While wandering through a desolate wasteland, a father and son find themselves on a path they must follow, but they have no idea where it will lead them. The novel has won numerous awards, including the prestigious Pulitzer Prize, for its exploration of themes of loneliness and companionship. Following books like The Road depict similar stories of world destruction and how people manage to survive in its aftermath.
Books like The Road
The Last Man, by Mary Shelley
Nearly a decade after her first novel, the classic horror classic Frankenstein, Mary Shelley wrote The Last Man, which is an excellent choice for fans of The Road.
Frankenstein’s monster has many of the same themes, but it stands out on its own merits and was given the credit it deserved in 1960. Percy Bysshe Shelley and Lord Byron are two of Shelley’s late friends, and the novel serves as a way for her to mourn their deaths.
The novel begins in 2073 and follows Lionel throughout his entire life. A plague begins to spread around the world, causing many of the people Lionel cares about to succumb to it or the ensuing chaos. the human condition in the face of a more powerful force is examined in The Last Man just like The Road.
The Stand, by Stephen King
The Stand is a masterful tale of a post-apocalyptic world that may cause the reader to obsess and adopt conspiracy theories, given the current state of the world.
Nearly all those infected die when a dangerous strain of influenza is accidentally released from a lab. In a nutshell, the novel focuses on how the world responds to this pandemic, and things only get worse. People are dying not only from influenza, but also from the violent actions of terrified people, as society begins to fall apart.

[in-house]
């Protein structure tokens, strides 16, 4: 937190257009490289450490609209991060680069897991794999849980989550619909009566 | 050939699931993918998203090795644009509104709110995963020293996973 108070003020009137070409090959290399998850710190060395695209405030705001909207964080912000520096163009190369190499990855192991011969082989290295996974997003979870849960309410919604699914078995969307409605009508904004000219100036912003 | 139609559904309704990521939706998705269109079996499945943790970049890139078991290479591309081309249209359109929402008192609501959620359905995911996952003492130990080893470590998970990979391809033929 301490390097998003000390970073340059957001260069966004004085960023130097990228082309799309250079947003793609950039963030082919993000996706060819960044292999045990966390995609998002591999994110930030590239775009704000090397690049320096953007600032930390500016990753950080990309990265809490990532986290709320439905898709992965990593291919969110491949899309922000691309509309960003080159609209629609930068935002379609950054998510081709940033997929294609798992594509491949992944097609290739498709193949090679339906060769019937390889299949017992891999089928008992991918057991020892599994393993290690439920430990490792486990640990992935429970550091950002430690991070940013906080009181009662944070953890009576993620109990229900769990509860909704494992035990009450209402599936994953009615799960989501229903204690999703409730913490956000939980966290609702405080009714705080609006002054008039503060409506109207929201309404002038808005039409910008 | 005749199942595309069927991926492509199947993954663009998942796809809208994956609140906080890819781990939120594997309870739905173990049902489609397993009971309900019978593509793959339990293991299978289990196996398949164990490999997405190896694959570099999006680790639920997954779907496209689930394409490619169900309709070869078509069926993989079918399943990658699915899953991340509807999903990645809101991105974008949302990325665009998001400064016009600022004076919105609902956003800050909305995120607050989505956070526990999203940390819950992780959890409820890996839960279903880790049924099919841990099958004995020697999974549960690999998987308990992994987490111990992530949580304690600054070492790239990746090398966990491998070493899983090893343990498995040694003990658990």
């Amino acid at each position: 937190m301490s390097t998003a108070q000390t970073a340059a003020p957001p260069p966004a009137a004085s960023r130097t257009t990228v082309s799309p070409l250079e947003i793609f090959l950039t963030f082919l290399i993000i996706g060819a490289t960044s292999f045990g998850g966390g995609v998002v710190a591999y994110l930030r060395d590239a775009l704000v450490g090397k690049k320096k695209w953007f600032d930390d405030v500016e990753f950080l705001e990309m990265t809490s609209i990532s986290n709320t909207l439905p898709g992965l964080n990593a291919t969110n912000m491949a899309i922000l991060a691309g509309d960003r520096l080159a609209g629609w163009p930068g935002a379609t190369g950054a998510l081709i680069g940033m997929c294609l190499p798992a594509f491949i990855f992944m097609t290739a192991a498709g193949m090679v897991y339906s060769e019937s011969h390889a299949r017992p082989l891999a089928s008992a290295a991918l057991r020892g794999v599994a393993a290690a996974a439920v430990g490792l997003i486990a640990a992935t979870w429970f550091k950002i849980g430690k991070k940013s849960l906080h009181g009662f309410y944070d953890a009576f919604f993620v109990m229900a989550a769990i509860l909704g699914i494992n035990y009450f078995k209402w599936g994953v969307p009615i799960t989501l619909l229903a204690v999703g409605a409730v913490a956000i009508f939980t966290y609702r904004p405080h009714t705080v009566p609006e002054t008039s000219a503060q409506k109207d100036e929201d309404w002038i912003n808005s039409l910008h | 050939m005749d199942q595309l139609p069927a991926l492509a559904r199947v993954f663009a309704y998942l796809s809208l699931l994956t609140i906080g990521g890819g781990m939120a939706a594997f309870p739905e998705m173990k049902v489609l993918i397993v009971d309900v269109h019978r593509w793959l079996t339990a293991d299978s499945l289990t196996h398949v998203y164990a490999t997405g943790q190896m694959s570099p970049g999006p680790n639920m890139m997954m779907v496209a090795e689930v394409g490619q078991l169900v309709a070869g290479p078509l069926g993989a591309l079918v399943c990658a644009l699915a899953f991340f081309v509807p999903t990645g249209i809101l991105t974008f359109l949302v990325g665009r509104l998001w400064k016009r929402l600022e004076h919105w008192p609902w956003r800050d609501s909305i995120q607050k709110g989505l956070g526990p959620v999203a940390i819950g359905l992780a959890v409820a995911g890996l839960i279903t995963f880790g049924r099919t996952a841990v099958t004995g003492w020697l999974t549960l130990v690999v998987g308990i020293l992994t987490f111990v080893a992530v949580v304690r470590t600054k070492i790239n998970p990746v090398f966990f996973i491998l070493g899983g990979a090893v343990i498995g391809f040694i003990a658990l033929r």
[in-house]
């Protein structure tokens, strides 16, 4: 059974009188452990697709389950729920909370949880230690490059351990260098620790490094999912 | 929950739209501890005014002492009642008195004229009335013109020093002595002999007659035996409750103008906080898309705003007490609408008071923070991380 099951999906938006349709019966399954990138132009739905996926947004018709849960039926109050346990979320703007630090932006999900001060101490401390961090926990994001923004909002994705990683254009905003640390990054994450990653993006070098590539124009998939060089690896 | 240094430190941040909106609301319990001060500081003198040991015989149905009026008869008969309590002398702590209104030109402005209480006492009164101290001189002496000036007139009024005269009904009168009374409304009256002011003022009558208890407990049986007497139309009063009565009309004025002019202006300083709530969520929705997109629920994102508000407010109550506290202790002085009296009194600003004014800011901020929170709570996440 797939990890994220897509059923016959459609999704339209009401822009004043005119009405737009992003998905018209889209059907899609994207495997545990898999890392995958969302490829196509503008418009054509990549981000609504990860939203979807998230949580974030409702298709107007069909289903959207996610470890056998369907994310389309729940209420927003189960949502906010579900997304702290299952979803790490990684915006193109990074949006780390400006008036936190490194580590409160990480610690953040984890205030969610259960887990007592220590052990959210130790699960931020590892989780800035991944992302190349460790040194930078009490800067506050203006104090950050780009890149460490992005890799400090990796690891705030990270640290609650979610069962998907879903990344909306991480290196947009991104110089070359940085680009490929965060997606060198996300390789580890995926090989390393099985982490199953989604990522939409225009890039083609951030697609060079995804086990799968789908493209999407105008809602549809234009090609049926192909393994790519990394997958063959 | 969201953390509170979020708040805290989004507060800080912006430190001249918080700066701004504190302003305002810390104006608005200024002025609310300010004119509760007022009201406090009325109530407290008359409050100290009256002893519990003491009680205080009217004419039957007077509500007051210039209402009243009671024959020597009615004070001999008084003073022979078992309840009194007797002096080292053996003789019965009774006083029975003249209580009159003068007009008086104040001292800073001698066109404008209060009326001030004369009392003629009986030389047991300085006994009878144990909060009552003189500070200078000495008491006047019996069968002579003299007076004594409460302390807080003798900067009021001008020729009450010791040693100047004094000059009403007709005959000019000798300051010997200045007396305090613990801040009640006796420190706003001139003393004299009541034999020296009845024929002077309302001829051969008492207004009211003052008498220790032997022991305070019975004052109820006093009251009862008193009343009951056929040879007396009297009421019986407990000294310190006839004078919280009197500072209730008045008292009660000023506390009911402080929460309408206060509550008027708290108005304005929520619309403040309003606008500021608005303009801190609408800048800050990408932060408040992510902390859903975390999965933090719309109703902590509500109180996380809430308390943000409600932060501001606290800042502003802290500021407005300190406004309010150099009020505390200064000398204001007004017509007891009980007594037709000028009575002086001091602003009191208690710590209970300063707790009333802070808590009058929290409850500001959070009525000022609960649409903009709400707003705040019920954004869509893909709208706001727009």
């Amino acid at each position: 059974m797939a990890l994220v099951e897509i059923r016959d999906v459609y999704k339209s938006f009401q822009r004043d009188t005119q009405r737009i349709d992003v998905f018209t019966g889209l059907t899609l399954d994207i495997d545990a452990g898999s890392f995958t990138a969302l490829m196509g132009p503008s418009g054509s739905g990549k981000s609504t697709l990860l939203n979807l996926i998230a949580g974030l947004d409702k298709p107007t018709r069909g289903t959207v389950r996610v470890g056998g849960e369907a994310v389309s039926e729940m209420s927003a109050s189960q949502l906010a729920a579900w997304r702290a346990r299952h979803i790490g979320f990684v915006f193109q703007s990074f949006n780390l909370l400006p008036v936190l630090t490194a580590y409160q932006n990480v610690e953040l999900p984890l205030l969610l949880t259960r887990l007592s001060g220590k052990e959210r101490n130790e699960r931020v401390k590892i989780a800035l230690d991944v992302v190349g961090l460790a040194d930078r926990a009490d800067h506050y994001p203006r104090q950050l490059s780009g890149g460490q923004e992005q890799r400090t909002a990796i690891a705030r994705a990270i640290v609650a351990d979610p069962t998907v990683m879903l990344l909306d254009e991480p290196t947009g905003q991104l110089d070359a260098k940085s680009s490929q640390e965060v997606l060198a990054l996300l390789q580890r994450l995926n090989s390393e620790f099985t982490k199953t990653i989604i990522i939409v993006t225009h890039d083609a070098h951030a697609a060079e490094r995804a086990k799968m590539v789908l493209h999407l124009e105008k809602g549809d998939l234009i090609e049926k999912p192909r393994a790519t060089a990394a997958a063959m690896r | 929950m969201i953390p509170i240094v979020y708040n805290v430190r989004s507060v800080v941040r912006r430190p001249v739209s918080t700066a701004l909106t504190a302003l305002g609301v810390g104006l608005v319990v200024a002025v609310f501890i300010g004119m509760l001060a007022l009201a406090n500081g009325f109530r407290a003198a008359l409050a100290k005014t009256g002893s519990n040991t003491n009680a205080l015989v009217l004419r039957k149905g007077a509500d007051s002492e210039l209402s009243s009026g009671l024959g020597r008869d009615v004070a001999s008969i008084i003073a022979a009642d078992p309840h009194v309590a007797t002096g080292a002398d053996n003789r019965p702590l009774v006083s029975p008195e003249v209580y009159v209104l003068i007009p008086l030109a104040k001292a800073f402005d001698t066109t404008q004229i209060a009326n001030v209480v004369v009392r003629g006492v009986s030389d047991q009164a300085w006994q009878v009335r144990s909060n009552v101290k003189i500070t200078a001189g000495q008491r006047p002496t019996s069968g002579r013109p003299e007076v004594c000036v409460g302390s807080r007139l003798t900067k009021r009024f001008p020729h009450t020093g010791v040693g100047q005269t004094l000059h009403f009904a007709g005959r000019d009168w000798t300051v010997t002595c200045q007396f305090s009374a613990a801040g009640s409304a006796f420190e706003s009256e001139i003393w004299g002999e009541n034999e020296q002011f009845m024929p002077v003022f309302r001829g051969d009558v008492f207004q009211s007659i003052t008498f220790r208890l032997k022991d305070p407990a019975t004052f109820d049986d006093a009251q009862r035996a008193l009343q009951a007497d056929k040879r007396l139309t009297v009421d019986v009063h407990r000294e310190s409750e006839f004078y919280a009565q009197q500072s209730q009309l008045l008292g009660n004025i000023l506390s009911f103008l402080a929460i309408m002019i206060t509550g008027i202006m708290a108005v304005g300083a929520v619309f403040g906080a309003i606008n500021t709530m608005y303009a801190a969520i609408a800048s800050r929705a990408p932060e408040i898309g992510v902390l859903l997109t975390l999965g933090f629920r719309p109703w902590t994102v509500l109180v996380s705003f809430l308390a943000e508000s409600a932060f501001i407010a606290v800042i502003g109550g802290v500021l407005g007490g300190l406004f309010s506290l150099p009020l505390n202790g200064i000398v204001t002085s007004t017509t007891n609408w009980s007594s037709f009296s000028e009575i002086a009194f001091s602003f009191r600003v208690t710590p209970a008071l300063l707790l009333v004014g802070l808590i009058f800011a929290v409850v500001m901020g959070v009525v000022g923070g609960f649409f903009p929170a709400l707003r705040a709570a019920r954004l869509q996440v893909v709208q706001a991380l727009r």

At the very least, The Stand offers more insight into the chaos that might have brought about the end of the world in The Road. Apocalyptic survival and the bonds formed along the way are the focus of The Road rather than the events that led up to it.
And this is what makes the novel so wonderful, but if you’re more interested in the destruction itself, The Stand is for you.
No, I haven’t read it yet. Other great reads like The Stand can be found on our recommended reading list.
I am Legend, by Richard Matheson
There have been a number of film adaptations of I am Legend, the most recent of which was released in 2007 and starred Will Smith.
Similar to The Road, it tells the story of a man who manages to survive the worldwide epidemic of vampires that has transformed all of humanity. Robert Neville, whose wife and daughter perished as a result of the virus, now spends his days hunting down and killing vampires while also trying to learn more about the disease that turned them.
What if something infects us all? Could vampires or zombies really be possible due to a manmade or natural virus? This novel plays on one of humanity’s deepest fears. Is this a natural selection process or something more sinister at work here?
There are flaws in the story, but there are also a lot of intriguing possibilities, making it a worthwhile read for anyone who is curious about vampires. Like books like The Road, it focuses on the theme of loneliness.
The Children of Men, by P.D. James
An impending fertility crisis throws society into disarray, which is the subject of the film The Children of Men. There is a civil war when a man’s sperm count drops to zero and the fertility rate drops. It is told in part by Theo, who keeps a diary of what he experiences in the novel.
This version of England is ruled by his cousin, who abolishes democracy in the process. Omegas, the last people to be born, are known for their reckless and unrestrained behavior because of their privileged position. This shattered society goes into a frenzy when a woman shows up pregnant after several years without a new baby.